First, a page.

The Union Ministry of Environment, Forest and Climate Change as well as all State Forest Departments are guided by the National Forest Policy, 1988, which states: “The basic objectives that should govern the National Forest Policy are the following: Maintenance of environmental stability through preservation and, where necessary, restoration of the ecological balance that has been adversely disturbed by serious depletion of the forests of the country.”
This laudable aim is obscured by the unfortunate fact that there is no such thing as an ‘ecological balance’. The term originated as ‘the balance of nature’ in ancient Greece and was quoted off and on through the Middle Ages. However, with a better understanding of the functioning of natural systems, the concept was completely rejected by the beginning of the last century and does not find mention in textbooks of ecology. Similarly, the concept of ‘environmental stability’ is questionable because it is evident that natural processes are never stable or stagnant but are always in the process of change and succession. Therefore, environmental stability is a myth.
Defining a forest
It is interesting that there is no official definition for the term ‘forest’ yet, despite ministries and government departments being named after it. In order to couch the laudable goals of the 1988 National Forest Policy, in valid terms, we would first need to define the term ‘forest’. This is not a difficult task, since a forest is a self-sown and self-regenerating community of plants that supports a community of creatures dependent on those plants, and on each other, for food and shelter.
The ‘self-sown’ bit is important in the Indian context, since vast amounts of public money have been spent on ‘planting forests’, which is an oxymoron. Naturally there are no results to show for these ‘planted forests’, and Haryana has recently shown the way by practically stopping ‘forest plantation’ in favour of protecting and permitting existing vegetation to grow.
Having defined a forest, we can now state the primary aim of the 1988 National Forest Policy in the following valid terms: “Maintenance of a healthy natural environment through preservation and, where necessary, restoration of the original natural ecosystems that have been adversely affected by over-exploitation of the forests and other natural resources of the country.”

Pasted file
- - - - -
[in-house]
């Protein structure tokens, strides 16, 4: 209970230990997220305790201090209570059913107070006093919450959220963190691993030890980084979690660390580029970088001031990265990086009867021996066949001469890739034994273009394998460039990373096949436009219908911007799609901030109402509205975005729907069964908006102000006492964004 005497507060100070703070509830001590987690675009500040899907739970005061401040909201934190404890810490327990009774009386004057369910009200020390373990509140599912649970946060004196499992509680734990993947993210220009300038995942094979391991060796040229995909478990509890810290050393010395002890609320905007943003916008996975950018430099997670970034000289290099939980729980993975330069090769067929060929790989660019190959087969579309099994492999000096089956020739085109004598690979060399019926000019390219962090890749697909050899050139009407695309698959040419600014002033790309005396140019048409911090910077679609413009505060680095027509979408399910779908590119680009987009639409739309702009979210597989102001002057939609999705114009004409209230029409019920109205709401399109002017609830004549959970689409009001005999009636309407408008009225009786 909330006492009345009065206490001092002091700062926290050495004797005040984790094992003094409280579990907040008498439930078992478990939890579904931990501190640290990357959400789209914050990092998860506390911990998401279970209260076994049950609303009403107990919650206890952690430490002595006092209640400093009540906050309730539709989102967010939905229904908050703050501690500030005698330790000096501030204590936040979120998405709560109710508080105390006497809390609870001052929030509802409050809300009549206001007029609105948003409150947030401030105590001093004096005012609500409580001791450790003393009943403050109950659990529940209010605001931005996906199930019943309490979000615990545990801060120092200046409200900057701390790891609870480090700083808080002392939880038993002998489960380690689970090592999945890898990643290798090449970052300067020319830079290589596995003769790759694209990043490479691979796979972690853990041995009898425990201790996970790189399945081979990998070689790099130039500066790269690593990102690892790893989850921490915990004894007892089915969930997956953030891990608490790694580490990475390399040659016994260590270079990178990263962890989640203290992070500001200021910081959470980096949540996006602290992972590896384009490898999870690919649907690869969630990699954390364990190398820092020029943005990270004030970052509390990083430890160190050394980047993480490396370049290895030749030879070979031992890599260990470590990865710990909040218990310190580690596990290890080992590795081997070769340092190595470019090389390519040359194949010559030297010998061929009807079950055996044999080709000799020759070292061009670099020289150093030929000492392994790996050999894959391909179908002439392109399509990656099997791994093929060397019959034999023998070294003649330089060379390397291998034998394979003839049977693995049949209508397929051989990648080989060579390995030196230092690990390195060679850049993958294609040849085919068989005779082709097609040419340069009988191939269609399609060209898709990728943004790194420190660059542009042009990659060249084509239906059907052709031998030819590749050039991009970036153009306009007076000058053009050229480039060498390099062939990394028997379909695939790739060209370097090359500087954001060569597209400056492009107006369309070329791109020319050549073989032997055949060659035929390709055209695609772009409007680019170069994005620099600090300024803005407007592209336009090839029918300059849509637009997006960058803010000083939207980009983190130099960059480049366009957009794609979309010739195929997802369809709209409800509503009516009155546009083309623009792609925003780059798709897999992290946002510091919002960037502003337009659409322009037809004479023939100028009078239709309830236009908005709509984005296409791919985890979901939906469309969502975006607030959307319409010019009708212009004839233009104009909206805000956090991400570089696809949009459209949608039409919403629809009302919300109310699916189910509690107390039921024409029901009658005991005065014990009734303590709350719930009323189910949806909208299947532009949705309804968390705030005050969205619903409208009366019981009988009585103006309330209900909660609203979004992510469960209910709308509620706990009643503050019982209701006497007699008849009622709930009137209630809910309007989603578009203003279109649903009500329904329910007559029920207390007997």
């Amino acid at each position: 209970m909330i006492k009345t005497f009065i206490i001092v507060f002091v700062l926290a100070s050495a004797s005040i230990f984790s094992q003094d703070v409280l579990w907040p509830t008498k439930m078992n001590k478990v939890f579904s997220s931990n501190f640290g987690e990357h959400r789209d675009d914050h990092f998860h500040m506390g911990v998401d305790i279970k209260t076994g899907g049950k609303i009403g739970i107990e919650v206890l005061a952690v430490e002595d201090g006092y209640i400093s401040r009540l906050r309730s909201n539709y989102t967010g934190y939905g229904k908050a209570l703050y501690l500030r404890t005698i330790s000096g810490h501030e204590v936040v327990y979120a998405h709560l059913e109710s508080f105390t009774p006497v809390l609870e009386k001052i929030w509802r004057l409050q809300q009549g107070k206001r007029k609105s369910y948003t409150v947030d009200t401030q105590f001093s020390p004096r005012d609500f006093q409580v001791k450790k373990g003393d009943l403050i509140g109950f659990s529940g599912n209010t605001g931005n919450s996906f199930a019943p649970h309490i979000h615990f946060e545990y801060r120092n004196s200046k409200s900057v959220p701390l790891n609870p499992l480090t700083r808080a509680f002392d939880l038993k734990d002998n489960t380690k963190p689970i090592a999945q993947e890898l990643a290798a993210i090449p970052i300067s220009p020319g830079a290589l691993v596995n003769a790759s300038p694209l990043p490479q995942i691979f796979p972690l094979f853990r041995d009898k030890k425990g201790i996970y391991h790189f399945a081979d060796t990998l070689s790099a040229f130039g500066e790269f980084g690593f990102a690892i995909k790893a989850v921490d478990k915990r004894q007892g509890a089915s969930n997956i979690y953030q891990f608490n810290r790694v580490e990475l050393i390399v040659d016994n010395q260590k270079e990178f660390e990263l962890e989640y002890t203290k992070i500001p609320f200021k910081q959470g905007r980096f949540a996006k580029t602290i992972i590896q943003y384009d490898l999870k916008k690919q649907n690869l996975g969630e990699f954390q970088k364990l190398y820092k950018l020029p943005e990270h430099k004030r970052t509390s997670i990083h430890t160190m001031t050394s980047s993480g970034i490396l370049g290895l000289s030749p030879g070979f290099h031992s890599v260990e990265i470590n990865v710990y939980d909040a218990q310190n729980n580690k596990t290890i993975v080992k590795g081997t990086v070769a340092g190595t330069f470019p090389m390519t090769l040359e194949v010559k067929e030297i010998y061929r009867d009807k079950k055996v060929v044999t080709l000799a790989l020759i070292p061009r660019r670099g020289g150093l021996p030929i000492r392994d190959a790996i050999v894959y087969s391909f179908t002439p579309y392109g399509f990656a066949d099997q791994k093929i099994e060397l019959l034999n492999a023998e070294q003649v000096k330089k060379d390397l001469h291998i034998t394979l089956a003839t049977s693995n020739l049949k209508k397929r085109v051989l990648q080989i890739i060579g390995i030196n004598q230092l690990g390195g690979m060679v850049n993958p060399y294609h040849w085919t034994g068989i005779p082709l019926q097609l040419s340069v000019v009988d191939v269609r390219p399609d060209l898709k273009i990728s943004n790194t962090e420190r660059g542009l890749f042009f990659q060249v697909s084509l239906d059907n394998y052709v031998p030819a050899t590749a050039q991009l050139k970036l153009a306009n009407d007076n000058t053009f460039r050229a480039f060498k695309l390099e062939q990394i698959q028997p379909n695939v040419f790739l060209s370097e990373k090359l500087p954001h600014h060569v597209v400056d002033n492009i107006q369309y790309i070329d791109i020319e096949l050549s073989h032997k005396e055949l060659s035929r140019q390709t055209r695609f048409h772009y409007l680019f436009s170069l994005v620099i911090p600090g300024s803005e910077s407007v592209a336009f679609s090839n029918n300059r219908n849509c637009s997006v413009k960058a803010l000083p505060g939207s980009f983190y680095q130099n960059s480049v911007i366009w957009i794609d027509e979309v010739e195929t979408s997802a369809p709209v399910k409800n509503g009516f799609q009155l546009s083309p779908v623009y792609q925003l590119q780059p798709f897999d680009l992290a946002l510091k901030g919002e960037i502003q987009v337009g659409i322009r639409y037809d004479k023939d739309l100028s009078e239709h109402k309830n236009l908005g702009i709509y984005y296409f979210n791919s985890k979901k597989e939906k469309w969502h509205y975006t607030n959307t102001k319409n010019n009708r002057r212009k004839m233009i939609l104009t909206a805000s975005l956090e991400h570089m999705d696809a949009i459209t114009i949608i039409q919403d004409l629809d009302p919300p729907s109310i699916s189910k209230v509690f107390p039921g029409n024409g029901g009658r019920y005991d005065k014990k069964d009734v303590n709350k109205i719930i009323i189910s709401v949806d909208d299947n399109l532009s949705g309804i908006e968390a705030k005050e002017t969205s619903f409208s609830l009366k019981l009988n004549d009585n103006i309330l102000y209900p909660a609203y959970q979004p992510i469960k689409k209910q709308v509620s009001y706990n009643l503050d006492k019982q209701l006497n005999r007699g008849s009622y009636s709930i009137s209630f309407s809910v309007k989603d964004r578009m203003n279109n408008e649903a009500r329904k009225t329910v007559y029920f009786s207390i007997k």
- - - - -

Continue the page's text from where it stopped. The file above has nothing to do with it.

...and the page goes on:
It may be noted that the term ‘original natural ecosystems’ refers to the state of affairs prior to their exploitation by humans.
The second point of the policy states: “Conserving the natural heritage of the country by preserving the remaining natural forests with the vast variety of flora and fauna, which represent the remarkable biological diversity and genetic resources of the country.”
Perhaps this should include grasslands, wetlands, and other ecosystems, and could therefore be stated as follows: “Conserving the natural heritage of the country by preserving natural forest and other ecosystems with their vast variety of flora and fauna, and encouraging such ecosystems to expand into areas they had formerly colonised, but from where they have been extirpated.” This would suggest that degraded lands be protected so that original ecosystems can re-establish themselves on those lands. When land has been thoroughly degraded, the usual succession is grasses, shrubs, bushes and, finally, trees. By planting trees directly in such areas, we try to jump the gun, but the build-up of top soil and soil microorganisms that proceeds from a succession is missing, hence the large-scale failure of such plantations.